While doctors know that there is a genetic predisposition for celiac disease, they don't know what triggers its onset.
Identifying the inciting event "is a subject of intense research right now," says Fernandez-Becker. "Anecdotally, we see patients after they've had a very severe gastroenteritis or a bacterial infection or even pregnancy, later go on to develop celiac disease."
So while you may be tempted to write-off friends who say they have celiac disease as merely being trendy, it's completely feasible for someone to develop the disease well into adulthood.
The best thing to do if you suspect that you have celiac is to go to your doctor and ask for the appropriate tests -- before you stop eating gluten.
"You need to be eating gluten when you go in there," said Dr. Melinda Dennis, dietician and nutrition coordinator with the Celiac Center at Beth Israel Deaconess Medical Center.
"When celiac disease is being considered, it is important to continue consuming gluten because gluten exclusion will treat the disease," said Dr. Fernandez-Becker. "If the patient is not eating gluten there is no way to tell if the antibodies are negative because he or she does not have celiac disease or if it is because they are being treated for celiac disease" by the gluten-free diet.
Testing for celiac is involved. A biopsy is the "gold standard" for diagnosing it. But determining whether one has celiac disease or a gluten-sensitivity is worth the trouble.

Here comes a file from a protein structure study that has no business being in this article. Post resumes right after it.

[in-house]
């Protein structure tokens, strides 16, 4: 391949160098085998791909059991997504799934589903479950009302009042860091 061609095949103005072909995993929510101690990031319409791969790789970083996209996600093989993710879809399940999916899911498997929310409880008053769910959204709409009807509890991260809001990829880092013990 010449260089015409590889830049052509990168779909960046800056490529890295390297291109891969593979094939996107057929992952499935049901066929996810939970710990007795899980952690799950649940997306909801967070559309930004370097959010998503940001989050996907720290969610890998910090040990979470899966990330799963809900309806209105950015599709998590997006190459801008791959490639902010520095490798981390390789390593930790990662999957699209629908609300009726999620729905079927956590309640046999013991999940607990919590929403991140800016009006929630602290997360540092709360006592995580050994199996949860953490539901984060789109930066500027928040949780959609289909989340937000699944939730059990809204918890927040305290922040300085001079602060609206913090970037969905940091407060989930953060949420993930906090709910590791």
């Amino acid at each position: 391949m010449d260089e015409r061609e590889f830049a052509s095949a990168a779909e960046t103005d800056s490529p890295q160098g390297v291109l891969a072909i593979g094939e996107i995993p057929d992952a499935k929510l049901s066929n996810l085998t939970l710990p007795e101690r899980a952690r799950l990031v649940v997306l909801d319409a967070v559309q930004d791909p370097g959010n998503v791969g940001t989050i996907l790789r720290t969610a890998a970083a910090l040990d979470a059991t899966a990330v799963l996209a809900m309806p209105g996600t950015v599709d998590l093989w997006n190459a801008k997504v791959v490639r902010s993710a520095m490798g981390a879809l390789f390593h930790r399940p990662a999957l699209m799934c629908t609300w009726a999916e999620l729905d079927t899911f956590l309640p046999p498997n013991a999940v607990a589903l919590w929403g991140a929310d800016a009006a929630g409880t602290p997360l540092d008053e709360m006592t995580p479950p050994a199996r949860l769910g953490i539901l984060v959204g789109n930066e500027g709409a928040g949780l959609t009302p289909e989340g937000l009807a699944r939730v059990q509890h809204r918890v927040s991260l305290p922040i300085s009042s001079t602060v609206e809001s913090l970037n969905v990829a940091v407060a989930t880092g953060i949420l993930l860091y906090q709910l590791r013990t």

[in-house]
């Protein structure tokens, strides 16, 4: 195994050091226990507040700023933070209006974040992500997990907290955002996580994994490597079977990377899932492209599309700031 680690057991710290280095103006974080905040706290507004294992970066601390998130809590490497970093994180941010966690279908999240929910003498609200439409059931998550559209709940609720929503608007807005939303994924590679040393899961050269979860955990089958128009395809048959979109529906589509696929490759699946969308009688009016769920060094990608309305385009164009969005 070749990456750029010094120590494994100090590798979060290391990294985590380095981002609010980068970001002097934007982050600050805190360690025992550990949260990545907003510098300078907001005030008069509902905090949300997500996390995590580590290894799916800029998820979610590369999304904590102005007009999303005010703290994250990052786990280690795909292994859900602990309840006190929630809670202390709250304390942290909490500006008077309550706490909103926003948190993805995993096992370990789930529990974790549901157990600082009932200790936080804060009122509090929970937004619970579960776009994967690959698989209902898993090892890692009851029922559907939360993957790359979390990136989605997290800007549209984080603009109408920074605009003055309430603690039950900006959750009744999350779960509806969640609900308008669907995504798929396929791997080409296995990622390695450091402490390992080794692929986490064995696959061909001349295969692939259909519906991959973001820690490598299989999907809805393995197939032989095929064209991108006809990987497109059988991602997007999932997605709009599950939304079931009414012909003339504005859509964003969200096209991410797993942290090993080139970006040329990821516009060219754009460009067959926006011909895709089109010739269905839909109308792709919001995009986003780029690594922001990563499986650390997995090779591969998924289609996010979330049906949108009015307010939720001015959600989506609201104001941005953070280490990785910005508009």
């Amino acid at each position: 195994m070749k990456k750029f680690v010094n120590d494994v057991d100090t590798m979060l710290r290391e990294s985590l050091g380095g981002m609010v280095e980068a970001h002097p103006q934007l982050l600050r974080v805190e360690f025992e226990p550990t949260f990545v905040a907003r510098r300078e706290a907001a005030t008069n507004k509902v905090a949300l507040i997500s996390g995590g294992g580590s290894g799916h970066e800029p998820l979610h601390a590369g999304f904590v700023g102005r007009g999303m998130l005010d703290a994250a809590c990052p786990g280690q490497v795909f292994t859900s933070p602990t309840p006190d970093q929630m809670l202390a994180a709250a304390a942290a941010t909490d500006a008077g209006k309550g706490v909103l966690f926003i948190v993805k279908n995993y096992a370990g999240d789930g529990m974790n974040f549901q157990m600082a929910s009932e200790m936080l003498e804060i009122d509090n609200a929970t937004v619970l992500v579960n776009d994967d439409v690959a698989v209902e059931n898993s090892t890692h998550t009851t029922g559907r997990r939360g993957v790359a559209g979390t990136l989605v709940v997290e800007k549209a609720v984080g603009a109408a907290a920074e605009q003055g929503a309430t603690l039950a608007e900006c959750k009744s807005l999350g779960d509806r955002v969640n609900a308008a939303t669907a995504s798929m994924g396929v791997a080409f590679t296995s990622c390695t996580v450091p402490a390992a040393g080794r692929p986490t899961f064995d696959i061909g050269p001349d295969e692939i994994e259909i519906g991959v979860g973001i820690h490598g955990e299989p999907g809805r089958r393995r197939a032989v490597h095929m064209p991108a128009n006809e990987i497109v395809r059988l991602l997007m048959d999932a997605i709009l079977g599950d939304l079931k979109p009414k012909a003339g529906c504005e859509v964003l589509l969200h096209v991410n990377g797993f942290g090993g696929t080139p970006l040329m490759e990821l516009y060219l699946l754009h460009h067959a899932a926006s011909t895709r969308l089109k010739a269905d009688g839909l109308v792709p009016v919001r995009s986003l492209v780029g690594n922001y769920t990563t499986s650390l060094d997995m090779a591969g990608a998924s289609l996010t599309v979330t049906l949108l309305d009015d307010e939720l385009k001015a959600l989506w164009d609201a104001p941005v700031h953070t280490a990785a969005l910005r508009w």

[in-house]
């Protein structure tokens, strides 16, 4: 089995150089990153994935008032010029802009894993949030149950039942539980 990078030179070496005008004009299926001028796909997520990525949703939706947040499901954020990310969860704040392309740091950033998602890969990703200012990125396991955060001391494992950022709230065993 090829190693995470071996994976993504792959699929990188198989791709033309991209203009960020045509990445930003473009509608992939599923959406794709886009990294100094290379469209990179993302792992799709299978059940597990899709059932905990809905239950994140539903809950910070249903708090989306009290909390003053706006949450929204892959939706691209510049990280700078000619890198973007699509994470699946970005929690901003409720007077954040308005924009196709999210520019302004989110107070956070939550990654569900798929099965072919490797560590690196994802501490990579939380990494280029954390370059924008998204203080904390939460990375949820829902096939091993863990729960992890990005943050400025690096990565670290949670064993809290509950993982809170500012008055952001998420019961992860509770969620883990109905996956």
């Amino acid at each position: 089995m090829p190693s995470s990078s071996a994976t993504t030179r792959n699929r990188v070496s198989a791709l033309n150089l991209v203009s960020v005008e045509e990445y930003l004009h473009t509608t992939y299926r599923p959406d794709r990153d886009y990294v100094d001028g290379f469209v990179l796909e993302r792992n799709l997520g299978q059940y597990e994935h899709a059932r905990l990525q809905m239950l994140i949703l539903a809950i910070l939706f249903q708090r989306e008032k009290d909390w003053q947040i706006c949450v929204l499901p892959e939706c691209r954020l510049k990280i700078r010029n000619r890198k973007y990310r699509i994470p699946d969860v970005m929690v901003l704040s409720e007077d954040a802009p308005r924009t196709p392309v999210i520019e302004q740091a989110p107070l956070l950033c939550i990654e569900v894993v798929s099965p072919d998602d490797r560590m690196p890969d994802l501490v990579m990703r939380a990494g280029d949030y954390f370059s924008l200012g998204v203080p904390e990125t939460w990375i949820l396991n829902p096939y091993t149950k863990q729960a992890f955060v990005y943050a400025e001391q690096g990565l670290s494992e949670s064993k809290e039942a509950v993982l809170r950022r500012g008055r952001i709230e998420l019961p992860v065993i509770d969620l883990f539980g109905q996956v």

"It is important to distinguish because as far as we know, only people with celiac disease develop autoimmunity and are at increased risk for complications such as malabsorption and malignancy," said Fernandez-Becker.
"When you have celiac disease you don't absorb certain vitamins, particularly fat-soluble vitamins such as vitamin D," said Fernandez-Becker. "This adversely affects bone health. One of the things that we recommend is after the patient has been on a stable gluten-free diet for at least six months to a year is to have a baseline bone mineral density[test]. The hope is that as you're on a gluten-free diet, the mucosa heals and your ability to absorb these nutrients is better and hence, the bone health will improve," said Fernandez-Becker.